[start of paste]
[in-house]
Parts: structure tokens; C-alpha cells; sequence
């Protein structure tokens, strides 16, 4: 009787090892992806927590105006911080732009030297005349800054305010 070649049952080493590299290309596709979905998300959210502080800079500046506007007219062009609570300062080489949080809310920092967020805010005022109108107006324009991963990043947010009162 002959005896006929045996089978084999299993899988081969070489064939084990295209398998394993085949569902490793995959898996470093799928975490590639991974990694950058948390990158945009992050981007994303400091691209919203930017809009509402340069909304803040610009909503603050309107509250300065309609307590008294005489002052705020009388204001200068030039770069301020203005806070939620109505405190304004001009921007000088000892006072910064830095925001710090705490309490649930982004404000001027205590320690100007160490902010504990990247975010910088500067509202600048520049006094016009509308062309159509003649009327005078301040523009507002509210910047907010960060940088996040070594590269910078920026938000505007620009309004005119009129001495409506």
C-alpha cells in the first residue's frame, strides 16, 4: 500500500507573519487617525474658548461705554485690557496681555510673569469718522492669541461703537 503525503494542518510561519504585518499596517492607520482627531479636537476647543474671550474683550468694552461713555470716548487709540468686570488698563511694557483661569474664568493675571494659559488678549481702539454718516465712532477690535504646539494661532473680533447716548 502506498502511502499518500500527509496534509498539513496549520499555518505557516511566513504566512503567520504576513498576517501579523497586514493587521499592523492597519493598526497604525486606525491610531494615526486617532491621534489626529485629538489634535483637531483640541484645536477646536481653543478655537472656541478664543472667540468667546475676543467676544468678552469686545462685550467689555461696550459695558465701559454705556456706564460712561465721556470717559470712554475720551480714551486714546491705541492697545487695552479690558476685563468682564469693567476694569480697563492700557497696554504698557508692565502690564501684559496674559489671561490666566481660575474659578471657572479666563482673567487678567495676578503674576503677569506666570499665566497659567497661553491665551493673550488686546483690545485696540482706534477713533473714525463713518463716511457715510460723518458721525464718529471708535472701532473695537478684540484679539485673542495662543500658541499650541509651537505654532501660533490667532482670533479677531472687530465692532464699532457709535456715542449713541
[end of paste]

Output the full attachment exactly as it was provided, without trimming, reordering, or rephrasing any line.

[in-house]
Parts: structure tokens; C-alpha cells; sequence
């Protein structure tokens, strides 16, 4: 009787090892992806927590105006911080732009030297005349800054305010 070649049952080493590299290309596709979905998300959210502080800079500046506007007219062009609570300062080489949080809310920092967020805010005022109108107006324009991963990043947010009162 002959005896006929045996089978084999299993899988081969070489064939084990295209398998394993085949569902490793995959898996470093799928975490590639991974990694950058948390990158945009992050981007994303400091691209919203930017809009509402340069909304803040610009909503603050309107509250300065309609307590008294005489002052705020009388204001200068030039770069301020203005806070939620109505405190304004001009921007000088000892006072910064830095925001710090705490309490649930982004404000001027205590320690100007160490902010504990990247975010910088500067509202600048520049006094016009509308062309159509003649009327005078301040523009507002509210910047907010960060940088996040070594590269910078920026938000505007620009309004005119009129001495409506």
C-alpha cells in the first residue's frame, strides 16, 4: 500500500507573519487617525474658548461705554485690557496681555510673569469718522492669541461703537 503525503494542518510561519504585518499596517492607520482627531479636537476647543474671550474683550468694552461713555470716548487709540468686570488698563511694557483661569474664568493675571494659559488678549481702539454718516465712532477690535504646539494661532473680533447716548 502506498502511502499518500500527509496534509498539513496549520499555518505557516511566513504566512503567520504576513498576517501579523497586514493587521499592523492597519493598526497604525486606525491610531494615526486617532491621534489626529485629538489634535483637531483640541484645536477646536481653543478655537472656541478664543472667540468667546475676543467676544468678552469686545462685550467689555461696550459695558465701559454705556456706564460712561465721556470717559470712554475720551480714551486714546491705541492697545487695552479690558476685563468682564469693567476694569480697563492700557497696554504698557508692565502690564501684559496674559489671561490666566481660575474659578471657572479666563482673567487678567495676578503674576503677569506666570499665566497659567497661553491665551493673550488686546483690545485696540482706534477713533473714525463713518463716511457715510460723518458721525464718529471708535472701532473695537478684540484679539485673542495662543500658541499650541509651537505654532501660533490667532482670533479677531472687530465692532464699532457709535456715542449713541